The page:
Sex, Chips and Rock 'n' Roll
Debbie Horsfield and Hereward Kaye
Royal Exchange Theatre, Manchester
We seem to be having a summer of love in Greater Manchester theatre at the moment; first we had Jim Cartwright's Eight Miles High at Bolton Octagon set at a 60s hippy rock festival, and now we have Debbie Horsfield's Sex, Chips & Rock 'n' Roll, also set around the 60s music scene. While neither production has a strong storyline, the Octagon's offering was considerably more fun to watch than the Royal Exchange's latest production.
Based on Horsfield's 1999 television series of the same name, the play tells the story of twin sisters from Eccles, Arden and Ellie Brooks, who both become involved with the lead singer of an up-and-coming rock 'n' roll band The Ice Cubes, Dallas McCabe, just as the band is signing a big record contract and moving to London. Ellie is engaged and about to married to local businessman Norman who owns a fleet of chippy vans, but one or both (or possibly neither) of the twins falls pregnant to Dallas.
As a story, this has some potential, but unfortunately it just does not come over in the production. There are bits of storyline that appear briefly and disappear without contributing anything significant to the plot - perhaps remnants of stories that were more developed in the television series. The songs are pleasant but not striking with lyrics that say nothing significant and at times are quite poor, and it seems as though the writing team does not have a basic understanding of the relationship between songs and dialogue in musical theatre. The whole thing comes over as a collection of slightly bland pop songs strung together with weak dialogue.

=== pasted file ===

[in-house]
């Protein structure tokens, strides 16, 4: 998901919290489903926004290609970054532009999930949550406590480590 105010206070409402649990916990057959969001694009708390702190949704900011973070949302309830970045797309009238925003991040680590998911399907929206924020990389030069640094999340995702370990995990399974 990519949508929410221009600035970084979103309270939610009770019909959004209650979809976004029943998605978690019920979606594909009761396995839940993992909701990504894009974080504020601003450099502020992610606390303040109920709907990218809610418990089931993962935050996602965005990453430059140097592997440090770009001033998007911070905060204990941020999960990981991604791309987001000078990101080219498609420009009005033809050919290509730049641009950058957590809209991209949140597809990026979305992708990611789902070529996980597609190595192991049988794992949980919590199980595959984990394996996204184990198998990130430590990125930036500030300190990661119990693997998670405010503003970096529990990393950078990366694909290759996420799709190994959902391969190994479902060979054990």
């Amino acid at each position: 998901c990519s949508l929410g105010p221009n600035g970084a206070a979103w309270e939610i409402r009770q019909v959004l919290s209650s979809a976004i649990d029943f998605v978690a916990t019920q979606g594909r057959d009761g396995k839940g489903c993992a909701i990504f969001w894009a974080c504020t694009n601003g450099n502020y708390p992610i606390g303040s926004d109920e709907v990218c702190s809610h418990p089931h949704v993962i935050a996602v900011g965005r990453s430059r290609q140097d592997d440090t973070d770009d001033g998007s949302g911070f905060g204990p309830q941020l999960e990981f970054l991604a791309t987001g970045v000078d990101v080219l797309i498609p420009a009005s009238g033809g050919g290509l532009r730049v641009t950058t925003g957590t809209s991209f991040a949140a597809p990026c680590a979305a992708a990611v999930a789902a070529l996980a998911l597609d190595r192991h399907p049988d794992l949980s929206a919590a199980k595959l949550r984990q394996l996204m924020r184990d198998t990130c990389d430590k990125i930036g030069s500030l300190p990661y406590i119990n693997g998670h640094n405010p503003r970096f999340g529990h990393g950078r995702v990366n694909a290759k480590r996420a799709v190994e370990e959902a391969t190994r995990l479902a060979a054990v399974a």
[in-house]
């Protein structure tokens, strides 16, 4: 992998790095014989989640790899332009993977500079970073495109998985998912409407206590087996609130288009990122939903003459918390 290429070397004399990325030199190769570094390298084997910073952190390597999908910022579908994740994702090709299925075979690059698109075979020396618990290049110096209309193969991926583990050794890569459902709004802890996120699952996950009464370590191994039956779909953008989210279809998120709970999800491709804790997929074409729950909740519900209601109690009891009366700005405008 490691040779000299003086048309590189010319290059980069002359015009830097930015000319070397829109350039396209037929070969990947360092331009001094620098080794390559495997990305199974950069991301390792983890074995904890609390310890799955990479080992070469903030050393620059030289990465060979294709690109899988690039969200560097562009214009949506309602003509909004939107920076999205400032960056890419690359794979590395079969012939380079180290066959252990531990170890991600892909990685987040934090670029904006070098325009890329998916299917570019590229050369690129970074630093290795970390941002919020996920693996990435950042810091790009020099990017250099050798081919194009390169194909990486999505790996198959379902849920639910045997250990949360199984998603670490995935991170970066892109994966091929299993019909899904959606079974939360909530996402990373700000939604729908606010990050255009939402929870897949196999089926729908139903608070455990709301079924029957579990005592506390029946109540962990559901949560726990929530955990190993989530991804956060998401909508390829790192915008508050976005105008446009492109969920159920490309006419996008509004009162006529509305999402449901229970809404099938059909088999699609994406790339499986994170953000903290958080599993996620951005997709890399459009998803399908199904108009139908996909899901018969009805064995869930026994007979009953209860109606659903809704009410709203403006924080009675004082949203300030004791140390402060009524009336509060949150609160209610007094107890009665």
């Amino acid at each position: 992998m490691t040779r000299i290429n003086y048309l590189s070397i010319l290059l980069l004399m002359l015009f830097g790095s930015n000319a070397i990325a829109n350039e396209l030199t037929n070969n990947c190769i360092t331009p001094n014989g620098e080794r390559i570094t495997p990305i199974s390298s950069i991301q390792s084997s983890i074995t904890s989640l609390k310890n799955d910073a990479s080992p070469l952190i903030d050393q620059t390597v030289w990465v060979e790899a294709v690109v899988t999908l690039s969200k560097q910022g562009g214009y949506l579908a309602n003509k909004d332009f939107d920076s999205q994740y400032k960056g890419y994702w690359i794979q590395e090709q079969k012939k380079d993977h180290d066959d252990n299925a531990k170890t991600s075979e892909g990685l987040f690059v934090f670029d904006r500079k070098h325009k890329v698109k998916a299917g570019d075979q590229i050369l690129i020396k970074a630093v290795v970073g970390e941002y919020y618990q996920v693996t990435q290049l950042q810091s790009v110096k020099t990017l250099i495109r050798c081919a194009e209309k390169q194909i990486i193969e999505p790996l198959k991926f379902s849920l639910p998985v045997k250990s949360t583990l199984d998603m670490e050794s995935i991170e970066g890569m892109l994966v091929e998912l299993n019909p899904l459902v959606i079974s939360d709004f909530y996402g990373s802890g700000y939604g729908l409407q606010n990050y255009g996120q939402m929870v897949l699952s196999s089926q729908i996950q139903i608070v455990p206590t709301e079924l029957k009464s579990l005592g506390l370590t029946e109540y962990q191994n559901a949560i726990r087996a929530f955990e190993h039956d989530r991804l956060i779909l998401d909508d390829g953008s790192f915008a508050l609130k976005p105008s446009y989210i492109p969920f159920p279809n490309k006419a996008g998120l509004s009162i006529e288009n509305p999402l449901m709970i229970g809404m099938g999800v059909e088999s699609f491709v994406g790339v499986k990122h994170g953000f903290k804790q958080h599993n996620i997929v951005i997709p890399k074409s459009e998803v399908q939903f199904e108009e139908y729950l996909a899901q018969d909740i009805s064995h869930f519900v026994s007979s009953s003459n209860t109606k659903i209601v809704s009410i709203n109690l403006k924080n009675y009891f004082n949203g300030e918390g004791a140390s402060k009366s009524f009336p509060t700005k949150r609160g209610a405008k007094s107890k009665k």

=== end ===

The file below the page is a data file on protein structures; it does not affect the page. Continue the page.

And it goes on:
However some excellent musical theatre performers have been assembled for this cast. Tracie Bennett, who plays the twins' mother, has gained quite a reputation in musical theatre since leaving Coronation Street, including a wonderful Olivier Award-winning performance in She Loves Me in the West End. She seems a little wasted in this fairly small role, but does her best to make the most of the material she has been given.
Another more recent West End award winner is Emma Williams, who was a Most Promising Newcomer as Truly Scrumptious in Chitty Chitty Bang Bang, here playing and singing the role of Ellie very well. David Birrell is also very good as her older fiancé, Norman, with a lovely light tenor voice. Dean Stobbart does a good job of the heartthrob Dallas McCabe, with some good support from Ben Sutherland and Ben Barnes as the other members of the band and Elaine Glover, who is excellent as Ellie's sister Arden. Of particular note is Paul Ryan's performance as the band's manager and former lead singer, Larry B Cool; his performance is lively and funny and he brings every scene he is in to life as soon as he enters.
Conor Murphy's design sets the era very well, but there are elements of the stage design that are unnecessarily ostentatious. For instance, a VW camper van converted into a chippy van is driven onto the stage a couple of times without adding a great deal to the scenes or the story, and at one point a Mini is driven on stage and off again for a brief, insignificant scene. There are some phasing problems with the sound - at least there were where I was sat - that make the sung vocals seem dull and they actually sound quieter than the dialogue for which microphones are not used. Ann Yee's choreography contributes well to the setting of the era, especially in the scene in the studio for the TV programme Ready Steady Go.
This production was listed in a previous season at the Royal Exchange but was postponed because it was not ready. This season, a great deal of money has been spent - not always wisely - on a production of a script and score that still does not seem to have successfully made the transfer from screen to stage.
"Sex, Chips & Rock 'n' Roll" runs until 6 August 2005
Reviewer: David Chadderton